In what is considered the biggest and most expensive proxy contest ever, Procter & Gamble says Nelson Peltz, activist hedge fund manager for Trian Fund Management LP, has lost his fight for a seat on P&G’s board.
The two sides collectively spent more than an estimated $100 million on mailings, phone calls and advertisements to woo investors.
Peltz, whose Trian Fund Management LP owns a $3.5 billion stake in the world’s largest consumer products maker by market capitalization, refused to concede defeat, saying the vote was too close to call before the certified results are released, according to a Reuters report.
Peltz had called for the maker of Pampers diapers, Gillette razors and Tide laundry detergent to reorganize into three business units: beauty, grooming and healthcare; fabric and home care and baby, feminine and family care.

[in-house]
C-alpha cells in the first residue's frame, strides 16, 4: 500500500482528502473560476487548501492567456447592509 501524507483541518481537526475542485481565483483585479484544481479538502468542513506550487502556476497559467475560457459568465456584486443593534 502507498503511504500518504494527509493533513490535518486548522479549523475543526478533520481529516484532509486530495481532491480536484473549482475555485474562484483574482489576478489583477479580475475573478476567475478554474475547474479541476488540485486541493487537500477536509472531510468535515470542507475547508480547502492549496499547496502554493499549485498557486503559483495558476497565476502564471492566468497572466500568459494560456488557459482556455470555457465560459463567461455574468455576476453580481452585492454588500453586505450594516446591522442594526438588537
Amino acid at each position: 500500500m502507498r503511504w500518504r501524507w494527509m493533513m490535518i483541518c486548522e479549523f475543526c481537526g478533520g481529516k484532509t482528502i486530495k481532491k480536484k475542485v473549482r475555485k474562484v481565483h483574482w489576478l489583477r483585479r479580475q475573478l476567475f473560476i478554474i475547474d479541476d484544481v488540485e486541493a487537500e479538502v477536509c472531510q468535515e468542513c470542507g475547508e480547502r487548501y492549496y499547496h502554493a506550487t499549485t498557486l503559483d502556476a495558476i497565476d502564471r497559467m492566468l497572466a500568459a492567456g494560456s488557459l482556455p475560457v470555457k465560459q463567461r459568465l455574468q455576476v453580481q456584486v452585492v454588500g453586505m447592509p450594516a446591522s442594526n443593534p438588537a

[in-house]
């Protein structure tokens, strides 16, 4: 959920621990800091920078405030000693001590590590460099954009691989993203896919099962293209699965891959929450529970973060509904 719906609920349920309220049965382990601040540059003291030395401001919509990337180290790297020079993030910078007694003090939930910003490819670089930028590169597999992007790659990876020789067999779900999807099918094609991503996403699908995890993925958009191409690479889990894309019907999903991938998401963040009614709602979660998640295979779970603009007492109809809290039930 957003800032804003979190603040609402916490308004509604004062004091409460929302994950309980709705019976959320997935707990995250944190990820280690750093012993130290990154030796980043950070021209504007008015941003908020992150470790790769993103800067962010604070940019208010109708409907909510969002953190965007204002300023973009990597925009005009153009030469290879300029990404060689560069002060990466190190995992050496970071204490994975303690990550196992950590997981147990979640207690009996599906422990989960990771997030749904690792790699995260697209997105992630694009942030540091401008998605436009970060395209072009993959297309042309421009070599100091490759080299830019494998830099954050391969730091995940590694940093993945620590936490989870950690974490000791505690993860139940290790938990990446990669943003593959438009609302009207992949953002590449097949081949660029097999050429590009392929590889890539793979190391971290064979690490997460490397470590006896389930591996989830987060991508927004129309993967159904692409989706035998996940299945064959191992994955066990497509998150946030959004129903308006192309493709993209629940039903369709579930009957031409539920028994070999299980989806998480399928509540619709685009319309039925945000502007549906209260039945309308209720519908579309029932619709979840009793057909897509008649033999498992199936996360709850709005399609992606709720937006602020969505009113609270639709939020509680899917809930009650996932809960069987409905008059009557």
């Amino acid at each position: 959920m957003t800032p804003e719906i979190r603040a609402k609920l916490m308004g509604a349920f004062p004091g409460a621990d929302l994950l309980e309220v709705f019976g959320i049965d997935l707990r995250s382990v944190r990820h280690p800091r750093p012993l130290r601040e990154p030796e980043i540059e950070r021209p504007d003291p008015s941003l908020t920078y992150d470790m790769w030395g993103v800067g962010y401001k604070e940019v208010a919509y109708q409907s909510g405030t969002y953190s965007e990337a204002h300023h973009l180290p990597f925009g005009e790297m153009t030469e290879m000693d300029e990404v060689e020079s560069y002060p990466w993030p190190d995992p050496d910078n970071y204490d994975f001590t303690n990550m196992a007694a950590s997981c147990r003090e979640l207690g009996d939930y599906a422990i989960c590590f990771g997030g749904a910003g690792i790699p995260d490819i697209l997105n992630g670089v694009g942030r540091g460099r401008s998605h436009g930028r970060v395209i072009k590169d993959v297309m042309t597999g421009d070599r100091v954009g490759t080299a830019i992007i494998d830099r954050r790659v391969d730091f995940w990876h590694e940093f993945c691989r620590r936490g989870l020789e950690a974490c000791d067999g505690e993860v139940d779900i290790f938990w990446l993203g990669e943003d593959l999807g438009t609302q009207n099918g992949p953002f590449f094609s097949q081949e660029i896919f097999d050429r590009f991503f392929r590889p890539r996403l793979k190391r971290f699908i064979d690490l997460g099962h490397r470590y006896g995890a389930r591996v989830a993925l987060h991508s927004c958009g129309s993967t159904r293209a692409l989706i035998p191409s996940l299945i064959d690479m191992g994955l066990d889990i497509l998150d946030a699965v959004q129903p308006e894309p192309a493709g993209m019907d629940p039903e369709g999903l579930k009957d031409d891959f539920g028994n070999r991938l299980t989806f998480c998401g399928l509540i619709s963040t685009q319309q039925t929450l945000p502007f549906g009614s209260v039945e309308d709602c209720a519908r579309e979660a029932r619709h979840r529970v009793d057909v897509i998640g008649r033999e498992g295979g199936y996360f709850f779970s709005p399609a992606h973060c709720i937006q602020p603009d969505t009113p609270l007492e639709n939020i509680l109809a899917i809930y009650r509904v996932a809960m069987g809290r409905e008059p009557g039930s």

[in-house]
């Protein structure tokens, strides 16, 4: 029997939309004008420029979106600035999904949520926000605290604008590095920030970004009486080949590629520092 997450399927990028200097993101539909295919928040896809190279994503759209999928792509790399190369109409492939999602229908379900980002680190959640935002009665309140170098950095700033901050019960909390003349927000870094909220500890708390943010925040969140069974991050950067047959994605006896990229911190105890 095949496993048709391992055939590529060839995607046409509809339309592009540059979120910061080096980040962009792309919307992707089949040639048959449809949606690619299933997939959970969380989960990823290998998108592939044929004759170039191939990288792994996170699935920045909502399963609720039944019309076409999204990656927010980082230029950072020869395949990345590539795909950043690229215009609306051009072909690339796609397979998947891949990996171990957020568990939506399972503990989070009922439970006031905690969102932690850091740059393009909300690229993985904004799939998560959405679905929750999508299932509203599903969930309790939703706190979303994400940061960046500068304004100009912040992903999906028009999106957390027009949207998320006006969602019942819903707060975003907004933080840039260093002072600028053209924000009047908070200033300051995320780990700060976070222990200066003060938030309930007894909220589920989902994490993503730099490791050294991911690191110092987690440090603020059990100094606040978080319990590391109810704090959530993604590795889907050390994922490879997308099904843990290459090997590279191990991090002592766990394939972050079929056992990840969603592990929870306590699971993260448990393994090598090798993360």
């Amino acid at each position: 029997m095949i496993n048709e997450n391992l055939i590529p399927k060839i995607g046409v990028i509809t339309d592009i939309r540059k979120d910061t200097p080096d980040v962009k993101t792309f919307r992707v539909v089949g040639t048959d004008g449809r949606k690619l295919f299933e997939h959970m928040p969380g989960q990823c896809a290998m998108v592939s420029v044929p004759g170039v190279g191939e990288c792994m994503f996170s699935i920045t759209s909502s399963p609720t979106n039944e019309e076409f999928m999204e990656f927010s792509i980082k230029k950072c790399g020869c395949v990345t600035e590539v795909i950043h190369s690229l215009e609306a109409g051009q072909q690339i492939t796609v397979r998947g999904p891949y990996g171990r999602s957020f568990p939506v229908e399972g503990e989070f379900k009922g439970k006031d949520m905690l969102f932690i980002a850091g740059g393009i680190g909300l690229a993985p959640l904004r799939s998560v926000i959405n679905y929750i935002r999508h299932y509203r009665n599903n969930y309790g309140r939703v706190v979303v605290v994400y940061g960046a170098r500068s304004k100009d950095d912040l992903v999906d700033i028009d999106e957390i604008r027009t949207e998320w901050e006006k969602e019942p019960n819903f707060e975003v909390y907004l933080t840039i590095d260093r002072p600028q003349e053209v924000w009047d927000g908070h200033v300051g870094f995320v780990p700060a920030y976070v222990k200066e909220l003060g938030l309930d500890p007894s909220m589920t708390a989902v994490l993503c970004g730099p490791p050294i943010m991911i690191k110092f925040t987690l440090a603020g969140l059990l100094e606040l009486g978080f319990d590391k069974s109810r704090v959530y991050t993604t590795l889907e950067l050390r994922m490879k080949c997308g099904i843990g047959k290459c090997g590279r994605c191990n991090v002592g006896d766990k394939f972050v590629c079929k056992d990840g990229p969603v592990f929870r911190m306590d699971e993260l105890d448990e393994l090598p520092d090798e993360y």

P&G, led by Chief Executive David Taylor, countered that management is already working on several operational changes, and that Peltz does not have the relevant experience to be helpful in the process.
“I shook (Peltz‘s) hand, he shook my hand, and we said that just like we have through this proxy contest… folks want to make it a fight, but it is about ideas and the future. I told Nelson I will continue to listen to him as I have throughout this,” Taylor told a news conference after the shareholder meeting.
Peltz was widely seen as the favorite to win the contest, because he had the backing of all three top shareholder advisory firms, which recommend how mutual funds should cast their vote, and was only seeking one board seat on P&G’s 11-member board.
This is only the third time Trian has waged a proxy contest in its 12-year history. Two years ago it narrowly lost a fight with DuPont, although within a year the company’s CEO was out a job and a faster cost cutting was underway.